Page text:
When asked what motivated the men to launch a plot to tamper with the phone lines in the office of a sitting US senator, Flanagan's attorney, J. Garrison Jordan, told the Times-Picayune, "I think it was poor judgment. I don't think there was any intent or motive to commit a crime."
But according to the FBI affidavit, the plot was felonious and premeditated.
The affidavit says that around 11 am Monday Flanagan and Basel entered the Hale Boggs Federal Building dressed in blue denim pants, a blue workshirt, a light fluorescent green vest, a tool belt and carried white, construction-style hard hats and went to Landrieu's 10th floor office where O'Keefe had been waiting.
According to a Landrieu staffer identified in the affidavit as "Witness 1," O'Keefe said he "was waiting for someone to arrive."
"Witness 1 stated that upon entering Senator Landrieu's office, Flanagan and Basel represented to her that they were repair technicians from the telephone company and were there to fix problems with the telephone system," according to the affidavit. "Witness 1 further stated that when Flanagan and Basel entered the office O'Keefe positioned his cellular phone in his hand so as to record Flanagan and Basel.
"Basel requested to be given access to a telephone in the office, and Witness 1 allowed him access to the main telephone at the reception desk. Witness 1 observed Basel take the handset of the phone and manipulate it. Basel also tried to call the phone with a cellular phone in his possession. He stated that he could not get through. Soon thereafter, Flanagan used a cellular phone in his possession to call the phone that Basel held in his hand."
Flanagan and Basel then told Landrieu's staffer that they needed to do some repair work on the main telephone system and asked to be directed to the "telephone closet," located in the General Services Administration (GSA) office on the same floor.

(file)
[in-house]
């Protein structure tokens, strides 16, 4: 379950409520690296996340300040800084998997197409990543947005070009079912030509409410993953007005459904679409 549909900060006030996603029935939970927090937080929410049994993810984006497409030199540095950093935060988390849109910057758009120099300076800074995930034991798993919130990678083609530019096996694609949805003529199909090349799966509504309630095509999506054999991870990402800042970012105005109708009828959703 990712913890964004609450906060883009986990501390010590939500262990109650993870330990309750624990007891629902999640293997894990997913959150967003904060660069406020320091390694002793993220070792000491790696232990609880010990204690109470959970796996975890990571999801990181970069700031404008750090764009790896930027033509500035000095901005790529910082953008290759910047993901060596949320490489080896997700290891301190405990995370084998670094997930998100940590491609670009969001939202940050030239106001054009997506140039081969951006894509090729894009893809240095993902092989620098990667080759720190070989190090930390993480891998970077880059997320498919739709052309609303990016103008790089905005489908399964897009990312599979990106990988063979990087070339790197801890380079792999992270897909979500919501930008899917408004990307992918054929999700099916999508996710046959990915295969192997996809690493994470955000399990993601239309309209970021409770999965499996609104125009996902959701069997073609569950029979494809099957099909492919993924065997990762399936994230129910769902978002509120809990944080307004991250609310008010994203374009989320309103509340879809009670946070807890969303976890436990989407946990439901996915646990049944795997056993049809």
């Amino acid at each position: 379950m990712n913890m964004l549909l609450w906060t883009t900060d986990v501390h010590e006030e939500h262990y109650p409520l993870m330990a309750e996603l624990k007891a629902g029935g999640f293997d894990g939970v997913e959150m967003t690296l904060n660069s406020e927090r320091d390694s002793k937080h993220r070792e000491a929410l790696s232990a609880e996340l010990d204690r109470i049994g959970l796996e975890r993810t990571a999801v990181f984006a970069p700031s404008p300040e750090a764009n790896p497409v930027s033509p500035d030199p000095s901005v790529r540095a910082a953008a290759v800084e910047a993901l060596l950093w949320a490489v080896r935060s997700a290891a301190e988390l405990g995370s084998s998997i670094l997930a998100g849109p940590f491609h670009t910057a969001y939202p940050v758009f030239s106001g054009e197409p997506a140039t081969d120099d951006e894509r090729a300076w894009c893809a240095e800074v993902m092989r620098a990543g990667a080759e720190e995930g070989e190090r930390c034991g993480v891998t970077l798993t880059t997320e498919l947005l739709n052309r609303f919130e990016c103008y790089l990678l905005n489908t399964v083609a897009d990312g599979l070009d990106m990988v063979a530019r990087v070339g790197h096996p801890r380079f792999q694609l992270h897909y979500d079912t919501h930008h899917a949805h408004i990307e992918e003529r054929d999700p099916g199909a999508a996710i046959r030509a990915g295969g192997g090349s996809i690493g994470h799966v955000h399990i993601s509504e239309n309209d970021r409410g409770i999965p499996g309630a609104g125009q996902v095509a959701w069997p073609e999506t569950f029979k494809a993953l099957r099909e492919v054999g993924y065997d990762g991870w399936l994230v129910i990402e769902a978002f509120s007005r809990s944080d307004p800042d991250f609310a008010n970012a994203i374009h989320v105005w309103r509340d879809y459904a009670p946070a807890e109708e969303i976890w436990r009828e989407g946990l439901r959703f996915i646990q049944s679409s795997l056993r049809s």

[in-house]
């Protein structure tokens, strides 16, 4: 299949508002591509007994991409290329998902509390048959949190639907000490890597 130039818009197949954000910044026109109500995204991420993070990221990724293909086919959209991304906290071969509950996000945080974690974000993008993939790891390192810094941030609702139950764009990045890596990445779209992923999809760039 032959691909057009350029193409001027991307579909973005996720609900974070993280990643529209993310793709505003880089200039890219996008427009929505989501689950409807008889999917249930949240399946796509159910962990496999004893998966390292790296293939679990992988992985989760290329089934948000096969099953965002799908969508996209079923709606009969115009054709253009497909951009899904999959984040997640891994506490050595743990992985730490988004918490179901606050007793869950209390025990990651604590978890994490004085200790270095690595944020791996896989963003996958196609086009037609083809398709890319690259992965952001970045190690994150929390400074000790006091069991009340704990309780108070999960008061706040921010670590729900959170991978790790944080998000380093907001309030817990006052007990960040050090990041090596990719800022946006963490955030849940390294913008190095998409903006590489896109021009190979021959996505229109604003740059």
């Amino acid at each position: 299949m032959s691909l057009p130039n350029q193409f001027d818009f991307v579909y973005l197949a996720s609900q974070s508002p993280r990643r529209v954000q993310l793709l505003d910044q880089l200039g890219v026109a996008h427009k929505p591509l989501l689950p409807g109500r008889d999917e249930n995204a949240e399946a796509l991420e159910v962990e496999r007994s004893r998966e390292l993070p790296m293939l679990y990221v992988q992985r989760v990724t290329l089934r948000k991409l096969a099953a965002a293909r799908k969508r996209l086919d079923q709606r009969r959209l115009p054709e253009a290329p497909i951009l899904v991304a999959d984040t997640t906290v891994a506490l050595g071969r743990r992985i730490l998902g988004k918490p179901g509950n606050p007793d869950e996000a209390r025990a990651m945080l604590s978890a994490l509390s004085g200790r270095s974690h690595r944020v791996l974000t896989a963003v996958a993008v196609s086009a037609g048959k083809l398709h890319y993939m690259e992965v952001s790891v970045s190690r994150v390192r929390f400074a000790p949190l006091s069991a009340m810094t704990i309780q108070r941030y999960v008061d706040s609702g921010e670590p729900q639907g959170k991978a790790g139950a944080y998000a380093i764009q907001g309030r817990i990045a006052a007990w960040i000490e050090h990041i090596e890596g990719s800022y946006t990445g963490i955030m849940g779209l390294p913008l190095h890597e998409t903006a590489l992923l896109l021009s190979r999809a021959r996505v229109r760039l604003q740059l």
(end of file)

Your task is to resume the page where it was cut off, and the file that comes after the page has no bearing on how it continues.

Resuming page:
Flanagan and Basel then spoke with a GSA employee and told this person they worked for the telephone company and needed to gain access to the telephone closet to perform repair work. When the GSA employee asked the men for identification the suspects said they left their credentials in their car.
They were arrested shortly thereafter. In a statement issued Tuesday evening, Landrieu said "this is a very unusual situation and somewhat unsettling for me and my staff.
"The individuals responsible have been charged with entering federal property under false pretenses for the purposes of committing a felony. I am as interested as everyone else about their motives and purpose, which I hope will become clear as the investigation moves forward."
In a statement sent to Truthout, ACORN chief executive Bertha Lewis said O'Keefe's arrest underscores that, in his "pursuit of his extremist agenda," he has a "total disregard for the law."
"From the day that O'Keefe's undercover 'sting' videos came out, ACORN leadership pledged accountability for its own staff while pointing out that the videos had been shot illegally and edited deceptively in order to undermine the work of an organization that has empowered working families for four decades," Lewis said.
"Unfortunately, during the rush to judge ACORN, both the media and Congress failed to question the methods, intent and accuracy of Mr. O'Keefe's videos," she added.
Since the videos first aired, independent probes conducted by the nonpartisan Congressional Research Service and another conducted by former Massachusetts Attorney General Scott Harshbarger cleared ACORN of wrongdoing.
In an exclusive on-camera interview with Truthout's Matt Renner last week, Lewis said O'Keefe "entrapped our gullible employees" and edited the videos in such a way that it appeared it was the employees who broke the law rather than the other way around.